Daniel Geary writes: It is no wonder that Republicans in the US Senate confirmed a Donald Trump Supreme Court nominee who denies a woman’s right to choose, a worker’s right to bargain for fair wages and anyone’s right to protection from the national security state and yet believes that unlimited political spending by oligarchic elites is a protected form of “free speech”. The question is why they chose to stick with this particular creep, Brett Kavanaugh, despite Christine Blasey Ford’s convincing claims that he attempted to rape her while they were in high school. Even Fox News deemed Ford’s testimony before the Senate brave and credible. In contrast, Kavanaugh’s own testimony denying Ford’s charges was evasive, belligerent, and at times downright unhinged. Nevertheless, the Senate voted fifty to forty-eight to confirm Kavanaugh after a short pause to wait for a hastily conducted mockery of an FBI investigation into the allegations of Ford and another woman, Debby Ramirez, who claims that a drunken Kavanaugh thrust his penis into her face while the two were students at Yale University.
The sham FBI investigation provided political cover to key “moderate” Senators to vote for Kavanaugh. But anyone concerned with whether Kavanaugh was worthy of his new post already had all the evidence they needed. Among this evidence is a 1997 book, Wasted: Tales of a Gen X Drunk, written by one of Kavanaugh’s high school friends, Mark Judge, whom Ford claims was in the room when Kavanaugh assaulted her. Only a few days ago, the out-of-print book was so rare that it sold for nearly $2,000. But it has since been uploaded to the Internet Archive, where it is freely available to download.
Were it not for Kavanaugh’s ascension to the Supreme Court, Wasted would hardly be worth a glance. But it is relevant today because of Judge’s stories of how he and his buddies used to get so drunk that they frequently blacked out, forgetting key details of what had happened to them during their benders. One of his partners in crime, he wrote, in a remarkably lazy effort to disguise his friend’s identity, was “Bart O’Kavanaugh”. O’Kavanaugh appears only once in the pages of Wasted, but tellingly so as having reportedly “puked in someone’s car” and “passed out on his way back from the party”.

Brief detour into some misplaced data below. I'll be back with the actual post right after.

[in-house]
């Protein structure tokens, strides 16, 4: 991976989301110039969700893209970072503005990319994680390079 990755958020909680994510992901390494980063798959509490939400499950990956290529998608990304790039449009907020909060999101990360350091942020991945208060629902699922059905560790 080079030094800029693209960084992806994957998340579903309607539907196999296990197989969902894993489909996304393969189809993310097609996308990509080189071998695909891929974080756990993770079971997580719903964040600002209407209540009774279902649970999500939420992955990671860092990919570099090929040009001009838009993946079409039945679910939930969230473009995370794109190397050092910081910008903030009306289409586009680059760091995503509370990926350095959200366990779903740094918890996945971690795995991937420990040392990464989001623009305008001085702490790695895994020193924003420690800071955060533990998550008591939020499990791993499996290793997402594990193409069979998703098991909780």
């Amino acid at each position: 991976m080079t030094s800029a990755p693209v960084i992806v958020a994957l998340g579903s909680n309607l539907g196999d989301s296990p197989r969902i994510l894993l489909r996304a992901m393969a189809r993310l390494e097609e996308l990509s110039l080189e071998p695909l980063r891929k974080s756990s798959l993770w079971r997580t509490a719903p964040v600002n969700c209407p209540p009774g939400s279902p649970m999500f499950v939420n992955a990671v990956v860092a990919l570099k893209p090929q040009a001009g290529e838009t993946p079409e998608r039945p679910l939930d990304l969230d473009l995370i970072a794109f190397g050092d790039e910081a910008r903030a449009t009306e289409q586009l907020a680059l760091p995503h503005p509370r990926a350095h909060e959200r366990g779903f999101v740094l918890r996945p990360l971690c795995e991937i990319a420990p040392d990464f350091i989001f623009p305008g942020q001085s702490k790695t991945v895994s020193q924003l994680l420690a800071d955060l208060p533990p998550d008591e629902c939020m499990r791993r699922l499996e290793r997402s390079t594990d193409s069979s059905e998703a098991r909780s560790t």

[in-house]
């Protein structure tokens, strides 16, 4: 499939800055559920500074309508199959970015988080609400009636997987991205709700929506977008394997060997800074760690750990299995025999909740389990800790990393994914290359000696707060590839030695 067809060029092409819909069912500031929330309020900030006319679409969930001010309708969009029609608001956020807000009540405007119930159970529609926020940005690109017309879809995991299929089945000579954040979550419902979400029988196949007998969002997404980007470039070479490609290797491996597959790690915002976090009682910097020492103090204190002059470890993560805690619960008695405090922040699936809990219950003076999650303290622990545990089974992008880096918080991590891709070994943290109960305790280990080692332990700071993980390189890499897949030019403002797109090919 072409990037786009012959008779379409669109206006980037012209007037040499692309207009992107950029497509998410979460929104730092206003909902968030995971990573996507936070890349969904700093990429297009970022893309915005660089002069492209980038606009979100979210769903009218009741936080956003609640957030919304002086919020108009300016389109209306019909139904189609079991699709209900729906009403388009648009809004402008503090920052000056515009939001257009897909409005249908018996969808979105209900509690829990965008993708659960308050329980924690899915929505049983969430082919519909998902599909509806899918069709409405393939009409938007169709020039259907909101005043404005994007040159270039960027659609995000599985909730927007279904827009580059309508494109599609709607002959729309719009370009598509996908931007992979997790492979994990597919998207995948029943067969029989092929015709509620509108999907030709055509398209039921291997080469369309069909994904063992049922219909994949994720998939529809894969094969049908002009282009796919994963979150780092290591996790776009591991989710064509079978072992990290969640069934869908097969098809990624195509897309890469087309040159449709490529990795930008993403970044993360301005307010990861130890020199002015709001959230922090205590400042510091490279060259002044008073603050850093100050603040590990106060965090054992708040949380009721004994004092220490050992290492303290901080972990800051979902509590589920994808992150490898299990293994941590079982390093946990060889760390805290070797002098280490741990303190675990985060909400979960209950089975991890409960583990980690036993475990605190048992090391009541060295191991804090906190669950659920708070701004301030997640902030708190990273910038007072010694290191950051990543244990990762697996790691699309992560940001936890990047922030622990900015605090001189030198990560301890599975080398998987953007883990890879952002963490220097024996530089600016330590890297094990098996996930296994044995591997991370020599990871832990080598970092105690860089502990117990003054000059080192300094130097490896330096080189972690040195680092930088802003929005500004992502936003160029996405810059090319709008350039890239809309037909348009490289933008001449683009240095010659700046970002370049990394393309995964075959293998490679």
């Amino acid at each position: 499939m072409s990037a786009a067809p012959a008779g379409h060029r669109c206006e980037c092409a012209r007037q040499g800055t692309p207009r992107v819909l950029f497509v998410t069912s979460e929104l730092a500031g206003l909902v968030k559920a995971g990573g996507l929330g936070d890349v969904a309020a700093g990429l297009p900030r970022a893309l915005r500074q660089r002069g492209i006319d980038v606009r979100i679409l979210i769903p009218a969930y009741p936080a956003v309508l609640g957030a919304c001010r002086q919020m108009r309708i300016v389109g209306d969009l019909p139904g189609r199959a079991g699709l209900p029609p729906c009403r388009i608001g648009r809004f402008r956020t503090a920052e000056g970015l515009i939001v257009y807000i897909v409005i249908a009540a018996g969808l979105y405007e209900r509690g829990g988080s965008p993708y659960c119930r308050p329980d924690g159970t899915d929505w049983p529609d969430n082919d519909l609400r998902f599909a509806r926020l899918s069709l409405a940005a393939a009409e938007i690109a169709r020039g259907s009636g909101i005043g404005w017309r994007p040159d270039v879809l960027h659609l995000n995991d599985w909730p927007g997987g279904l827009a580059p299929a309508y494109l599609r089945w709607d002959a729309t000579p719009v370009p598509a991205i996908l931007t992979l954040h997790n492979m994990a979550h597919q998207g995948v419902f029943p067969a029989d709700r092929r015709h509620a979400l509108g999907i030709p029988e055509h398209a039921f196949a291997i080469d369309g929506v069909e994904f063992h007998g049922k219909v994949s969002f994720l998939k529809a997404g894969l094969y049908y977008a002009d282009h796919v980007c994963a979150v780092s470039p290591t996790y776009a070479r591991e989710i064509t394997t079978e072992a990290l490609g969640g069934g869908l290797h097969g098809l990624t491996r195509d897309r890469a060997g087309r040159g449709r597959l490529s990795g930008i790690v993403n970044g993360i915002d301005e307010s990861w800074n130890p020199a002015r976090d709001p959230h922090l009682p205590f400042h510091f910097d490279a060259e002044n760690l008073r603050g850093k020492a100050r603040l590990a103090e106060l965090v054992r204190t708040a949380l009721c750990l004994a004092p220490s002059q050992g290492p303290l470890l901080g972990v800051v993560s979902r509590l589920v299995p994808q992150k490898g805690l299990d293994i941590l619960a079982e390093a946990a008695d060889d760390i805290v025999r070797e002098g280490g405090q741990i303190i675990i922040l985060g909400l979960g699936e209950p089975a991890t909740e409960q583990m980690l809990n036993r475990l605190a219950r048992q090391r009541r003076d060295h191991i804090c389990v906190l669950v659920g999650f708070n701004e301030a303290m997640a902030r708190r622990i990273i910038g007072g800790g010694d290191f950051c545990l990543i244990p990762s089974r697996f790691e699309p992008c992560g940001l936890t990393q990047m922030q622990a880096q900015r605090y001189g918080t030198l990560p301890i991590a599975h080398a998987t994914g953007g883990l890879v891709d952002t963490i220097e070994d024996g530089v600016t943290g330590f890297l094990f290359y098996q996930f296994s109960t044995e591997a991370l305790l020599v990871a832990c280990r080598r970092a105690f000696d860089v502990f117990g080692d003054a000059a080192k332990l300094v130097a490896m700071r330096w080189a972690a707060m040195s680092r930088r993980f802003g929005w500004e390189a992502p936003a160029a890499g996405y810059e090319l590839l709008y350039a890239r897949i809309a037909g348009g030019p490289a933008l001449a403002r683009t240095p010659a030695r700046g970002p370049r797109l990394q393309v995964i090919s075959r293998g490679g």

Despite bizarrely stating repeatedly how much he liked to drink beer, Kavanaugh denied in his Senate testimony that he had ever drunk so heavily as to suffer memory lapses. Ford testified that Kavanaugh was so drunk when he tried to rape her that he was unable to do so (though this made her encounter all the more terrifying as she feared he would accidentally kill her by keeping his hand over her mouth to quiet her screams). Though Judge denies any memory of the incident recounted by Ford, the Senate chose not to subpoena him. Had they done so, senators would have had the chance to ask him about past times when he sought the sweet “vacuum of a blackout” through alcohol. The FBI did interview Judge, but turned away countless witnesses who were willing to testify to Kavanaugh’s heavy drinking. Wasted suggests that it is highly plausible that Kavanaugh often got so drunk as to suffer memory lapses. While it probably cannot be proved beyond a reasonable doubt that Kavanaugh attempted to rape Ford, it is a rather low standard for a Supreme Court candidate that they cannot be convicted in court for sexual assault. And a thorough investigation might have turned up enough evidence to convict Kavanaugh of perjury for lying about his drinking.